Title: SEEING MY SISTER
Genre: MG Contemporary
Word Count: 39,000
Is Your Main Character hot or cold:
Renee is a hot character. She approaches life with fierce determination and enthusiasm, especially when it comes to figure skating. At home, Renee’s grit gets her in trouble more than it helps her. Though Renee loves her little sister, Justine, it’s hard for her when her parents spend every waking second obsessing over Justine’s disability. When Renee’s skating coach gets diagnosed with cancer, it makes Renee’s fragile world even more shakable. As Renee faces difficult challenges, she struggles to understand why so many bad things are happening.
Dear Michelle Hauck and Amy Trueblood,
Twelve-year-old Renee Gilbert knows that if she works hard on the ice and takes her practices seriously, she might have a chance at an actual gold medal in her upcoming skating competition. But back at home, things aren’t so simple.
No matter how hard Renee’s sister, Justine, works, she will never ever be able to do the kinds of things that Renee can do—like walk or ride a bike. It just doesn’t seem fair that Justine has Spina Bifida, or that Mom and Dad never have time to watch Renee skate.
When Renee’s coach gets diagnosed with cancer, it flips Renee’s world upside down. How is she ever going to be ready to compete when her favorite coach is fighting for her life? On top of that, Justine’s new therapist is driving Renee mad and Samantha, her locker mate at school, greets her everyday with a nasty smirk that makes her feel two feet tall. Somehow, through all of this, Renee must find a way to land her axels consistently, or else she’ll never have a chance at winning the gold medal.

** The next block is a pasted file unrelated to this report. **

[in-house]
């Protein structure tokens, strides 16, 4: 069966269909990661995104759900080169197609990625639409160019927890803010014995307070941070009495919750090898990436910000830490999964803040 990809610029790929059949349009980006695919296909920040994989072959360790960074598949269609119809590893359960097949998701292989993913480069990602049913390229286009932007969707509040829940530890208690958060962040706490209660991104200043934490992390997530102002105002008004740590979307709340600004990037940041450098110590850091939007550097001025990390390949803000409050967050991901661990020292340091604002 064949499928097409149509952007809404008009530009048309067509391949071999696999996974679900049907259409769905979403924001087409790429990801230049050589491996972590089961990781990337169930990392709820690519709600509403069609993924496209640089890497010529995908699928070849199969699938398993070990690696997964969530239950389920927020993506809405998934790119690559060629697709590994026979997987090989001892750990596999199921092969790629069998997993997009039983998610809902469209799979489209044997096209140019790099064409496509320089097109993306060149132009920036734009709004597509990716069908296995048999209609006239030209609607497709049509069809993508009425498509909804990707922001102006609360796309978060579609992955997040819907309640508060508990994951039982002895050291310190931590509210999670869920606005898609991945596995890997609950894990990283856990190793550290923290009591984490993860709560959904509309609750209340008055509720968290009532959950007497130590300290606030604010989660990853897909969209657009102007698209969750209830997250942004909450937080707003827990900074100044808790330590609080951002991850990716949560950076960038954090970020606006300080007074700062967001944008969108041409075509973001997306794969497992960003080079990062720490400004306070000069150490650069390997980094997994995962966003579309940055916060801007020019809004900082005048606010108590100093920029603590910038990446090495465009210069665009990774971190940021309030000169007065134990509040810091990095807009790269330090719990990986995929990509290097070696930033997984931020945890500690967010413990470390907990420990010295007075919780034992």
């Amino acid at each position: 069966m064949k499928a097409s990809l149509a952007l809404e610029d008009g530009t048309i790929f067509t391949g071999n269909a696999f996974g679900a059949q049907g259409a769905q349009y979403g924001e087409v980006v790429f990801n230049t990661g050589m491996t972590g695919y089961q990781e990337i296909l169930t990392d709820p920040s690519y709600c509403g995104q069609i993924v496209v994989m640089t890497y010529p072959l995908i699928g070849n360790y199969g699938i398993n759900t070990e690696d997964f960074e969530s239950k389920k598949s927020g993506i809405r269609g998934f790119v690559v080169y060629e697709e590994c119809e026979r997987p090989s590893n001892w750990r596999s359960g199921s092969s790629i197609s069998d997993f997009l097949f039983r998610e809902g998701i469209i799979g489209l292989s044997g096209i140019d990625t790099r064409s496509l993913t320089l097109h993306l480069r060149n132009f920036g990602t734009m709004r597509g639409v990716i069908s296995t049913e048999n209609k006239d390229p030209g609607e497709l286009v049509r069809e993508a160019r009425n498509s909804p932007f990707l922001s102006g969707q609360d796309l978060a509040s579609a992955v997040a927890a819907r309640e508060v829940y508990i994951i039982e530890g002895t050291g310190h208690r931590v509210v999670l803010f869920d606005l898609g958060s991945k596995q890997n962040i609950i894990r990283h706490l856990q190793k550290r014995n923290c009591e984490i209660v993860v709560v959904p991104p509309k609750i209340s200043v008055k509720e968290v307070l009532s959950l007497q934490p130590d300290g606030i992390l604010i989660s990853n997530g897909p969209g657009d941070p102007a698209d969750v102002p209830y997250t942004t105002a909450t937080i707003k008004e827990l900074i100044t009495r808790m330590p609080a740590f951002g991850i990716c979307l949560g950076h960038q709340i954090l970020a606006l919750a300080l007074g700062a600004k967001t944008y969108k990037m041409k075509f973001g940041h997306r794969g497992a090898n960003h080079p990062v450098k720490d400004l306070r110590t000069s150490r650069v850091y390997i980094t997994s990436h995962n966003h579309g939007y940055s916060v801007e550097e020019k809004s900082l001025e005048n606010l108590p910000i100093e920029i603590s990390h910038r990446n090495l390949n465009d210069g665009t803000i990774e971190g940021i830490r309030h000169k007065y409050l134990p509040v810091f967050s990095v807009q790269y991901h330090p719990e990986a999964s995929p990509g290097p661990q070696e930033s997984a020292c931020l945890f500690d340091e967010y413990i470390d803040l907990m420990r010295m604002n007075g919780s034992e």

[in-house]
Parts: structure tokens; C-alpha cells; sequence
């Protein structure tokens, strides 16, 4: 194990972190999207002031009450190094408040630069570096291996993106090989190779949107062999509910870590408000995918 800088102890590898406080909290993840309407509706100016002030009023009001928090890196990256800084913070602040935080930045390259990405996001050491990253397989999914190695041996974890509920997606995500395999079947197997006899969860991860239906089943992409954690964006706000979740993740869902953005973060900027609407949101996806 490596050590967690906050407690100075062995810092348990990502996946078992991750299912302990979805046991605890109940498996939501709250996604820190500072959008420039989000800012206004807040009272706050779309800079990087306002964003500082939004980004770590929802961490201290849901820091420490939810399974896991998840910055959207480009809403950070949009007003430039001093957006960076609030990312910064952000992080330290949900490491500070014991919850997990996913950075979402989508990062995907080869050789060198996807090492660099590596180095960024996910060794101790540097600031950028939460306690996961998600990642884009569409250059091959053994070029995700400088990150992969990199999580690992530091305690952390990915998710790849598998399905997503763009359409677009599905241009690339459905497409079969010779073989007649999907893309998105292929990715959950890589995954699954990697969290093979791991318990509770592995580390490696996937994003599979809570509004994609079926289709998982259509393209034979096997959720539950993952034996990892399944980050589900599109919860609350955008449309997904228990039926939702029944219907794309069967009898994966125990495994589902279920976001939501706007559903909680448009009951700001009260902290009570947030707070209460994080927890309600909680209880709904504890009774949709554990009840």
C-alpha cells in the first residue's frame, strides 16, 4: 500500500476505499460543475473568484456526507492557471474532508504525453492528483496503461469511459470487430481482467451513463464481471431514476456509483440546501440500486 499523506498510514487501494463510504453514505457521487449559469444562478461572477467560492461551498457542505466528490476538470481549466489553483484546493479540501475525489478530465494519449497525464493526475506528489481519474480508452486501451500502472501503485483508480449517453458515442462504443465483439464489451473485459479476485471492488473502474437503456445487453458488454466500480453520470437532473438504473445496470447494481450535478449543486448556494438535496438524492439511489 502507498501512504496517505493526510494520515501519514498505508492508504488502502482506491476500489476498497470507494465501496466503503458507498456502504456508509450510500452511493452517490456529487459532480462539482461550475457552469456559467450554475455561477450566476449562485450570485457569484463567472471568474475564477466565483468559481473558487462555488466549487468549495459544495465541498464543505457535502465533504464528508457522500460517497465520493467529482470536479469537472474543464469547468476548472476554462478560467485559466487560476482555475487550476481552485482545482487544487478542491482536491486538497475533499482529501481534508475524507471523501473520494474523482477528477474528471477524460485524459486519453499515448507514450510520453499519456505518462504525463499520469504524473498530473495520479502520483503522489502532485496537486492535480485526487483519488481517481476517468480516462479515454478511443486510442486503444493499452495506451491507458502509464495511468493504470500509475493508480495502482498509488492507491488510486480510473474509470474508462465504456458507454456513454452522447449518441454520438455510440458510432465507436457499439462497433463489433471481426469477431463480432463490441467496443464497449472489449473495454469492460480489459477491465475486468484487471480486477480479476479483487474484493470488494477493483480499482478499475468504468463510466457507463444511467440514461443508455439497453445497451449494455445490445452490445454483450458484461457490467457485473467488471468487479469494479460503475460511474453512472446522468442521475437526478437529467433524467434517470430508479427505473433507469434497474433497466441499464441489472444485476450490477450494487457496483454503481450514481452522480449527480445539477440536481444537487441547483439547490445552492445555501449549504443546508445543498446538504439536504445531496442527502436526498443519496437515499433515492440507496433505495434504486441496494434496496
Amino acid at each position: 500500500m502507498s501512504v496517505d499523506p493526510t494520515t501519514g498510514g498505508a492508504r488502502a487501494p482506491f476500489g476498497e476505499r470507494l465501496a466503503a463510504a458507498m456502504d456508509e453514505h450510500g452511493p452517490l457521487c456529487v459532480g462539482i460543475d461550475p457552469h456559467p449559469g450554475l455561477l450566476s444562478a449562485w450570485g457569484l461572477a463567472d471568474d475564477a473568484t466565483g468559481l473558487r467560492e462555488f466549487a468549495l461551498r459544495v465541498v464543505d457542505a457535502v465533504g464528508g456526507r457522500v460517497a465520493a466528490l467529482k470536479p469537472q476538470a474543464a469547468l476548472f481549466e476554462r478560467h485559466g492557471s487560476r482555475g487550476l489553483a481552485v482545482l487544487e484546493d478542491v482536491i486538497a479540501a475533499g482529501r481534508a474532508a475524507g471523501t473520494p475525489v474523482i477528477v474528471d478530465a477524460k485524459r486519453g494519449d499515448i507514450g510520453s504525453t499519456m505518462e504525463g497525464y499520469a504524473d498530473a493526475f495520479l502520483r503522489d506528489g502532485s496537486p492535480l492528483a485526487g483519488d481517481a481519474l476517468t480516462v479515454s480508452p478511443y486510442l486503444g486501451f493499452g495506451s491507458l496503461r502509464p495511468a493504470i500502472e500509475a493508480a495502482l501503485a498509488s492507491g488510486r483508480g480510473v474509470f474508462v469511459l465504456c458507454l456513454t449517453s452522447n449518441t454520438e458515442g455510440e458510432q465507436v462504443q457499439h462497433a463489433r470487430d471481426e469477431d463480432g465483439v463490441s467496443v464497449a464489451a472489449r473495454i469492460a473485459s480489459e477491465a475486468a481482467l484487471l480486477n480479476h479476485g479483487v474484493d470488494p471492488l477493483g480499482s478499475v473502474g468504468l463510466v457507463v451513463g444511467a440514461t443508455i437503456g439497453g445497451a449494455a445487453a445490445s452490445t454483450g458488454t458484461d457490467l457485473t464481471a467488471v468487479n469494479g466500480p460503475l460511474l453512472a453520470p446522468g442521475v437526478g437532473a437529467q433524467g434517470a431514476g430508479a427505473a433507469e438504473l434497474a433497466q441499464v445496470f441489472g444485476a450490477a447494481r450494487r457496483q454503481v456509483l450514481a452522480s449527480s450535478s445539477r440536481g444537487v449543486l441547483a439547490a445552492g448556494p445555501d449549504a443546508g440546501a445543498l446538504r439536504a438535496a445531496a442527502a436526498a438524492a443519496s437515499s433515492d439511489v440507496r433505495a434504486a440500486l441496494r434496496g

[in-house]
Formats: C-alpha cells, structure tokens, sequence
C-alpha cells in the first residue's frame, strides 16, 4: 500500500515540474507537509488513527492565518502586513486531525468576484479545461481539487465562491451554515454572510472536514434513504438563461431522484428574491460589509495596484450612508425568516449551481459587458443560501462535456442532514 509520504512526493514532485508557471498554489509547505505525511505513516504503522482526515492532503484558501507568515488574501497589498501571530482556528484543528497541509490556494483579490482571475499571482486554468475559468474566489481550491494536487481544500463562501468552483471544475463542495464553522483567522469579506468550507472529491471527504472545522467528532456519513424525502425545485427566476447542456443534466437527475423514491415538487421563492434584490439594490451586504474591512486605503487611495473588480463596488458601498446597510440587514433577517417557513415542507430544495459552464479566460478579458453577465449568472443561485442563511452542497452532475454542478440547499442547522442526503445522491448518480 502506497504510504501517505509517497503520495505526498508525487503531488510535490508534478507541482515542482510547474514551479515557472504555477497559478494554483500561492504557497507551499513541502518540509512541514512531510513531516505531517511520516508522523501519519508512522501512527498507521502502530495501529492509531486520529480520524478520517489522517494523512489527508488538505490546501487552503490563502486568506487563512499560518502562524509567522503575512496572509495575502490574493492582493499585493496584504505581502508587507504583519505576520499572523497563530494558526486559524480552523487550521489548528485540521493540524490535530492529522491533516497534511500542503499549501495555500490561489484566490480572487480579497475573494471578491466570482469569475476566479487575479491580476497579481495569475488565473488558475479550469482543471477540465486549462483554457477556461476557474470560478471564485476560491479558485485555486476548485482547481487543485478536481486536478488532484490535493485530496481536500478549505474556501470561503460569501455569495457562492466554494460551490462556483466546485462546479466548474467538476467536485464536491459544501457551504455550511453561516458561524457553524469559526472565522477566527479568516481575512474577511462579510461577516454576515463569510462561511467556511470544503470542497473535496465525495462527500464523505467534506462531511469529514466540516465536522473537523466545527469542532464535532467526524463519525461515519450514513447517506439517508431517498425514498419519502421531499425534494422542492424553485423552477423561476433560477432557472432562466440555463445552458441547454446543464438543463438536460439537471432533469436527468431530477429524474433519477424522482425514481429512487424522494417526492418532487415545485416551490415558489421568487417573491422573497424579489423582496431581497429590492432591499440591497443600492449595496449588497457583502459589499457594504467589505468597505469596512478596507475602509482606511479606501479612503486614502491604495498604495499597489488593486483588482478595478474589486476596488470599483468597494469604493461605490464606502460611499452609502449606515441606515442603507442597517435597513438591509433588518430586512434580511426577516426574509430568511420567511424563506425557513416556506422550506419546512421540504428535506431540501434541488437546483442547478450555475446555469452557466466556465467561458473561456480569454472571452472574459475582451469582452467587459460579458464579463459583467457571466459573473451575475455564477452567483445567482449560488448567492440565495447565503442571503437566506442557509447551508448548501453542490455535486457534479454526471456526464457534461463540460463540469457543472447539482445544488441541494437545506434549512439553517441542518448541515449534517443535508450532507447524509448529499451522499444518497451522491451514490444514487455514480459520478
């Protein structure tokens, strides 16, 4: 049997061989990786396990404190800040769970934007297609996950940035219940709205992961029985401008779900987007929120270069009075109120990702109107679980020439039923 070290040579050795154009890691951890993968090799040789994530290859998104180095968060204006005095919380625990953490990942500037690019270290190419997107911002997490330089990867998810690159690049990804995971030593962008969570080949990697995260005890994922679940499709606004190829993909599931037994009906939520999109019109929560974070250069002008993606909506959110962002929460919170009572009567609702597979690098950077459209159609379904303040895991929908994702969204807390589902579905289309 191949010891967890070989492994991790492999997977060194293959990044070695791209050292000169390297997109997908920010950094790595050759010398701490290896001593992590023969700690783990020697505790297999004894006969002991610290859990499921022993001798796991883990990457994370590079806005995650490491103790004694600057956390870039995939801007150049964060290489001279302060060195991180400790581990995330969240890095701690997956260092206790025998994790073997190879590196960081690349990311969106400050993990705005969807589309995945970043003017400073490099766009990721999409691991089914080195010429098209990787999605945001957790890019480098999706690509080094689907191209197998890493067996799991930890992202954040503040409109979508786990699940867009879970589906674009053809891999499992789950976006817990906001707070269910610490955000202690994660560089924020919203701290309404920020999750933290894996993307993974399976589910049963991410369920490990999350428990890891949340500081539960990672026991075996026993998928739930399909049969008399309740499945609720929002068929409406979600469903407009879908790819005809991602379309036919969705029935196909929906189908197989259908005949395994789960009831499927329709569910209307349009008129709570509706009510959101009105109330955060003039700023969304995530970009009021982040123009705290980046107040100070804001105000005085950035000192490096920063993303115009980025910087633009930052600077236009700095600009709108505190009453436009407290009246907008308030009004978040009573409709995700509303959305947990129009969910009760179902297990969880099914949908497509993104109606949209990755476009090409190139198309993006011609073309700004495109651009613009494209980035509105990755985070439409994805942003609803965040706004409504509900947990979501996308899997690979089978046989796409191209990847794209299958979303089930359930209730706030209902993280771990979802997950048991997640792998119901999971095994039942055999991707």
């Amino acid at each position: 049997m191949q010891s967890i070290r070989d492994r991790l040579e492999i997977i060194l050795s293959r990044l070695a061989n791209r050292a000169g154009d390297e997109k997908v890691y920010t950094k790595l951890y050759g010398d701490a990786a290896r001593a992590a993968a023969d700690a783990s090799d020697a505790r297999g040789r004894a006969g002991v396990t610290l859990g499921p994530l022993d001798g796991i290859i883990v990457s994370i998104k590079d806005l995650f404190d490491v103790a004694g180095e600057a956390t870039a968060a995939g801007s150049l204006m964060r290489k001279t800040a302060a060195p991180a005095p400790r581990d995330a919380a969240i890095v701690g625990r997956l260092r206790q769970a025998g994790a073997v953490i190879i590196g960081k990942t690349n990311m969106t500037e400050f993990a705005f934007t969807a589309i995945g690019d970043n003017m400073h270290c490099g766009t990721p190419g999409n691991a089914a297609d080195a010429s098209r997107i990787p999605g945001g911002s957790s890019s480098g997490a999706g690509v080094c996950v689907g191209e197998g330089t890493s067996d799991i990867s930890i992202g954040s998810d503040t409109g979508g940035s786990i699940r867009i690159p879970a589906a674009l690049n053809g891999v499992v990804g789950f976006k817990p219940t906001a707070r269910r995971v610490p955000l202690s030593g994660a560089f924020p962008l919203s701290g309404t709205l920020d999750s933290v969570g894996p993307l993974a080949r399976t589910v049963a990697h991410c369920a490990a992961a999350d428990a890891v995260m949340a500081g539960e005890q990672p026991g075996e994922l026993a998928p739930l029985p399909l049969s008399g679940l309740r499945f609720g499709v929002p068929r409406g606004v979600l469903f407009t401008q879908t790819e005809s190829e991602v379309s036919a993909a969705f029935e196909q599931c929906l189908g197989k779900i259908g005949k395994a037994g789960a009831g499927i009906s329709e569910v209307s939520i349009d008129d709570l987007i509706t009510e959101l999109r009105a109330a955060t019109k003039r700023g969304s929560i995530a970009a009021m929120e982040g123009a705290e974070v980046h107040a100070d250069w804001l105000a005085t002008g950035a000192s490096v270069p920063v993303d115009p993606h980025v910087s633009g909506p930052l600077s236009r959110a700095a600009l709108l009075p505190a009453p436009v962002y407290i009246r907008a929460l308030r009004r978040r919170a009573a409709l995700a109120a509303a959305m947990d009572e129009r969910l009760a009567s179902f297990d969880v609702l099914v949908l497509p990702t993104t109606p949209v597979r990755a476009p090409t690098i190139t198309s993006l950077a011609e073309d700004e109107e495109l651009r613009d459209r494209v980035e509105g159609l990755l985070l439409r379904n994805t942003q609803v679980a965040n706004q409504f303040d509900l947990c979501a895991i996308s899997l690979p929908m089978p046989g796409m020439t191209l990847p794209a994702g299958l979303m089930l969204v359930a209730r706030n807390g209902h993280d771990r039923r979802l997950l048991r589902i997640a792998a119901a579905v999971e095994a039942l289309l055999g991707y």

Fans of Michele Weber Hurwitz’s Calli Be Gold, Cynthia Lord’s Rules, and R.J. Palacio’s Wonder will enjoy SEEING MY SISTER.
First 250 words:
Renee reached over to the steering wheel and honked the horn for the third time. Pleeeeasseee, Dad. Hurry! Renee had to be on the ice at 6:00 AM for her skating practice before school. It was 5:35, and the skating rink was fifteen minutes from her house. If she and Dad left this second, that would leave just enough time for her to jump out of the car, race into the rink, and lace up her skates before stepping onto the ice. But it wouldn’t leave time for their Friday morning tradition when Dad took her to the doughnut shop on the way to the rink. For just a few minutes, they would sit and eat their doughnuts together. It was something that belonged to just the two of them, and more importantly, didn’t involve Renee’s little sister, Justine.
“Sorry, honey,” Dad said. He plopped into the driver’s seat. His dark, curly hair looked like it hadn’t seen a comb in a century. “Justine has a doctor’s appointment this morning, and your mom needed my help, and…”
“Don’t worry about it,” Renee sighed. “I understand.” Typical.
“I hate it when this happens, sweetheart.”
“I know.” Renee brushed one of her auburn curls out of her face and turned away from Dad. Can’t we just be a normal family-- for even just one day? It’s so not fair. She peered into the windows of the houses they drove past and wondered if things were fair in those families’ lives.